Here is our cyber security news round-up of the week:

Major KuCoin cryptocurrency theft

Singapore-based cryptocurrency exchange KuCoin disclosed a major security incident: hackers breached its hot wallets and stole all the funds to the tune of around $150 million. Deposits and withdrawals have been temporarily suspended while the company is investigating the security incident. A statement published by the company reads:

“We detected some large withdrawals since September 26, 2020 at 03:05:37 (UTC+8). According to the latest internal security audit report, part of Bitcoin, ERC-20 and other tokens in KuCoin’s hot wallets were transferred out of the exchange, which contained few parts of our total assets holdings.”

"Hot wallet" refers to any cryptocurrency wallet that is connected to the internet, and for this reason, they are more exposed to cyber attacks. Hot wallets are used as temporary storage systems for assets that are currently being exchanged on the exchange.

"Cold storage" refers to any cryptocurrency wallet that is not connected to the internet, and for this reason, they are considered more secure. They usually don’t contain as many cryptocurrencies as do many of the hot wallets.

KuCoin discovered the security breach on 26 September when its staff noticed some large withdrawals from its hot wallets. The exchange immediately investigated the anomalous operations and discovered the cyber heist of Bitcoin assets, ERC-20-based tokens, along with other cryptocurrencies. The overall amount of funds stolen by the hackers is greater than $150 million, based on an Etherium address where the stolen funds were transferred.

Hungarian financial institutions and telecommunications hit by DDoS attack

A powerful distributed denial of service (DDoS) attack hit some Hungarian banking and telecommunication services, briefly disrupting them. According to telecoms firm Magyar Telekom, the attack took place on Thursday and they revealed that the attack was very powerful – in fact, it's one of the biggest cyberattacks that ever hit Hungary. The volume of data traffic in the attack was 10 times higher than the amount usually seen in DDoS events, Reuters news agency reported. The attack was able to disrupt the services of some of the banks in the country causing temporary interruptions in Magyar Telekom’s services in certain parts of the capital, Budapest. The cyber attack was also confirmed by the Hungarian bank OTP Bank in a statement:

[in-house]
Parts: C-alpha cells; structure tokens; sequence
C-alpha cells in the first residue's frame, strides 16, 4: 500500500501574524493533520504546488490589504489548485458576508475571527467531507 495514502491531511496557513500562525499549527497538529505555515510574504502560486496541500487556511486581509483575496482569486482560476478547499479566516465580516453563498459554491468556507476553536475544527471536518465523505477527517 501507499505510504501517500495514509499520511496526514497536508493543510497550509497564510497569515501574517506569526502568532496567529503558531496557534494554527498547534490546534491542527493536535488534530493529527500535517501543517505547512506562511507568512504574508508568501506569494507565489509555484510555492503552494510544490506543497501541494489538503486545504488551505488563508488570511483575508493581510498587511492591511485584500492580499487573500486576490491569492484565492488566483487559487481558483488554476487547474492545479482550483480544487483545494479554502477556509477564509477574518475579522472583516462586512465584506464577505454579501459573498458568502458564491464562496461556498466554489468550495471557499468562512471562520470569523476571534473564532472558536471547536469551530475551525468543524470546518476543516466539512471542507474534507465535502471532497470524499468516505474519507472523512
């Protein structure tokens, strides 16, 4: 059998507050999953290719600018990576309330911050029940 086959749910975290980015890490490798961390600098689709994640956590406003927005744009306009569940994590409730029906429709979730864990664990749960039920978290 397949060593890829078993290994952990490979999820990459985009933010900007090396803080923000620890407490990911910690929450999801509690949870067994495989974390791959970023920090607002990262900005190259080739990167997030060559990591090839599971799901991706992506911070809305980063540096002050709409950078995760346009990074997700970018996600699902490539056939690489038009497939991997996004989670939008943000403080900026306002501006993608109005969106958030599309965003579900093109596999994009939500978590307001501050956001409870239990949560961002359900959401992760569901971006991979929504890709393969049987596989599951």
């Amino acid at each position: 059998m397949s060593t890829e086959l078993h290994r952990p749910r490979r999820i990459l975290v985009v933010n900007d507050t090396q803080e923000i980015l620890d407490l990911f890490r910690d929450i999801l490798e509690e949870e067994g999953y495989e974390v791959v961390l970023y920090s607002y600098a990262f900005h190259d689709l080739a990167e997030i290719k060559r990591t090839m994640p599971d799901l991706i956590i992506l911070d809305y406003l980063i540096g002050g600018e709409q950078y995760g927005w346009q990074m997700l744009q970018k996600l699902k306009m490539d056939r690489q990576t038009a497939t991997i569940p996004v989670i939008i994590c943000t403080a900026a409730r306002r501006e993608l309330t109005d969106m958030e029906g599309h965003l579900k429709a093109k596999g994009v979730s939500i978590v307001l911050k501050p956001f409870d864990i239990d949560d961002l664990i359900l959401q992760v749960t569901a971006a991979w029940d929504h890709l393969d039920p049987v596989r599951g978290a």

“There was a DDoS attack on telecom systems serving some of the banking services on Thursday.. We repelled the attempt together with Telekom that was also affected and the short disruption in some of our services ended by Thursday afternoon.” 

Microsoft’s Bing mobile apps data leak

Microsoft’s Bing mobile apps, available on Android and iOS, have been the victim of a data leak. Security researchers found an Elastic server that had its password protection removed, reportedly as a “misconfiguration” of the server, which resulted in 6.5TB of search data being made available publicly on the internet, which grew by up to 200GB per day.